SAFA
  • Roihuvuori School

  • Aalto University Harald Herlin Learning Centre

  • Helsinki City Theatre

  • St Paul’s Church and parish hall

Roihuvuori School

The school, designed by Architect-Professor Aarno Ruusuvuori (1925–1992), was completed in 1967. An outwardly simple, rectangular building with a gentle access ramp at one end, the school is reminiscent of an industrial building, but its interior spaces are finely allocated using natural light. One of the hardest tasks in renovations is to devise an air-conditioning system consistent with present-day requirements. In Roihuvuori, the solution was to build two longitudinal service tunnels to serve as ventilation ducting and sacrifice one room in the middle of the building to provide a machine room for the AC system. As a result of these innovative solutions, the original spatial structure could be successfully preserved.

Photos: Kuvatoimisto Kuvio Oy


  • Architectural design: Jeskanen–Repo–Teränne Architects
  • Client: City of Helsinki
  • Main contractor: Rakennus Oy Antti J. Ahola
  • Location: Helsinki
  • Programme: 3 803 m2
  • Year of completion: 2016

STATEMENT OF THE PRE-SELECTION JURY

The school, designed by Architect-Professor Aarno Ruusuvuori (1925–1992), was completed in 1967. The Helsinki City Department of Education had already decided to pull down the building because it was in bad repair and considered outdated in terms of teaching facilities, when in 2013 the Helsinki City Council passed a resolution to renovate it. Of all the schools built in Helsinki in the 1960s, the Roihuvuori School had been classified as the most architecturally significant by the Helsinki City Museum and the City Planning Department. The renovation was completed in 2016.

An outwardly simple, rectangular building with a gentle access ramp at one end, the school is reminiscent of an industrial building, but its interior spaces are finely allocated using natural light. The teaching areas are bathed in light: the windows with a glass block base extend from floor to ceiling.

Corridors are naturally illuminated by means of windows placed at the top of partitions, and the building frame offers long unobstructed views. The exposed concrete roof beams visible in almost all parts of the interior suggest a reference to classic architecture. The Roihuvuori School is regarded as a prime example of Finnish 1960s constructivism, which sought to underline the significance of structure.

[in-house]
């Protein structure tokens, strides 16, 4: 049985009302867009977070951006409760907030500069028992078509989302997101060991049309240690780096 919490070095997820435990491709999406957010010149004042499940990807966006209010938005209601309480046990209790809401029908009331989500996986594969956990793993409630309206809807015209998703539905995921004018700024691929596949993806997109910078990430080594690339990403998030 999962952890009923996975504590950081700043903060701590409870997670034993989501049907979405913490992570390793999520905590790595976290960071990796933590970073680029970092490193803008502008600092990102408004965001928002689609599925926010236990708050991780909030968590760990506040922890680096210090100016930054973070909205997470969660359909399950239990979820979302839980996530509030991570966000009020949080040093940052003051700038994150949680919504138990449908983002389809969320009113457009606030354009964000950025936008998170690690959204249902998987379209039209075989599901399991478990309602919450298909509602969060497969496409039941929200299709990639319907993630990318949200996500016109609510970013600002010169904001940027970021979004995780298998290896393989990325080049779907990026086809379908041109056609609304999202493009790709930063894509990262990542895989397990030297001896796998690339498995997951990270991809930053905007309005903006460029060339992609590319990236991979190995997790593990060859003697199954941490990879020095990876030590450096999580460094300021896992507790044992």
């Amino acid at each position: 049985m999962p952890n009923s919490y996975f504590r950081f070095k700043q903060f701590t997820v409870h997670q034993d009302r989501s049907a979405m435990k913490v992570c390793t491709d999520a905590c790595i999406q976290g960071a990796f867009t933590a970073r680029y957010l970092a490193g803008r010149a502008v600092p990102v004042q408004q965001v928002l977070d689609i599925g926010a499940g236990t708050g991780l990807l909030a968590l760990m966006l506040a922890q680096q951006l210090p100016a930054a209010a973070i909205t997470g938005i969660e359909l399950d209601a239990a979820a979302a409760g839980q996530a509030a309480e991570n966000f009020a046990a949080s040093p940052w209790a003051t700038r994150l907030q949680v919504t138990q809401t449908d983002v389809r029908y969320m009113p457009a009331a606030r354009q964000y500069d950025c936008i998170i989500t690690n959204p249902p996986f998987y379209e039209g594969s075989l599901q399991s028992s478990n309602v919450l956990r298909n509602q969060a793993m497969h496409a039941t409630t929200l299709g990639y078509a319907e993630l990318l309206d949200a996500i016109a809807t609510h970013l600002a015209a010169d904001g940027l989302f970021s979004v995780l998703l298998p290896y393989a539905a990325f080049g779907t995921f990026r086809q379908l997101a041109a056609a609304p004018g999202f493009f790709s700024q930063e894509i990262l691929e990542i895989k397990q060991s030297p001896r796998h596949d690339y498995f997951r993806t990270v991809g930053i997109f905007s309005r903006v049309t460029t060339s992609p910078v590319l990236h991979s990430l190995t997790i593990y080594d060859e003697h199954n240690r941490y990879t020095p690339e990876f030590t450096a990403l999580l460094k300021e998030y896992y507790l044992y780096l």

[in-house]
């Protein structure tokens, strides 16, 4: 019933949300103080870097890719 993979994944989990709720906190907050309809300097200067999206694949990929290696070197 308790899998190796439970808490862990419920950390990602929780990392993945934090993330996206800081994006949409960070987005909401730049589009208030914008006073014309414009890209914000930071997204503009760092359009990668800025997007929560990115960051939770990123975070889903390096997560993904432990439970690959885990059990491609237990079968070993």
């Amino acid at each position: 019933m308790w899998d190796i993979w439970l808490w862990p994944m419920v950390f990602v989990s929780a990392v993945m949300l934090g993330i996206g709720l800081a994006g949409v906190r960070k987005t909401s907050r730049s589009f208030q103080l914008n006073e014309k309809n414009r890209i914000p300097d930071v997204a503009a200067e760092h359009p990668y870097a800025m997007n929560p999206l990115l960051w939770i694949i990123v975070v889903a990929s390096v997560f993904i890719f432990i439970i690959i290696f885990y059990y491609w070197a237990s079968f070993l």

One of the hardest tasks in renovations is to devise an air-conditioning system consistent with present-day requirements. In Roihuvuori, the solution was to build two longitudinal service tunnels to serve as ventilation ducting and sacrifice one room in the middle of the building equivalent in size to the canteen to provide a machine room for the AC system. In the classrooms, the lowered ceilings have been placed below the line of the top windows in the corridors. As a result of these innovative solutions, the original spatial structure could be successfully preserved.

Aalto University Harald Herlin Learning Centre

The Otaniemi campus library was completed in 1970 to complement the complex designed by Alvar Aalto. The plans, completed in 2016, were prepared by architects Teemu Tuomi and Tuomo Remes. The exterior was left intact just like the library halls with their fixtures and details. A new learning centre open to the public was built on the floors originally reserved for a book depository. Its architectural solutions and modern interiors designed by interior architect Päivi Meuronen add a fresh contemporary touch to the familiar surroundings.

Photos: Tuomas Uusheimo


  • Architectural design: NRT Architects
  • Client: Aalto University Campus & Real Estate
  • Main contractor: NCC
  • Location: Otaniemi, Espoo
  • Programme: 8 320 m2
  • Year of completion: 2015

STATEMENT OF THE PRE-SELECTION JURY

The Otaniemi campus library was completed in 1970 to complement the complex designed by Alvar Aalto whose architectural core consists of a scenic space flanked by red brick buildings. The flowing spaces of the library interior with its rich details beautifully illuminated from above represent easily recognisable Aalto architecture.

With the establishment of Aalto University, steps were taken to develop the campus buildings with a view to future uses. The library building has been renovated and renamed Harald Herlin Learning Centre. The plans, completed in 2016, were prepared by architects Teemu Tuomi and Tuomo Remes. The exterior was left intact just like the library halls with their fixtures and details. The functional changes necessitated by advanced library services have been carried out with due regard to the original concept while retaining the option to revert to the original design. A new learning centre open to the public was built on the floors originally reserved for a book depository. Its architectural solutions with bare, partly dismantled frame structures and modern interiors designed by interior architect Päivi Meuronen add a fresh contemporary touch to the familiar surroundings.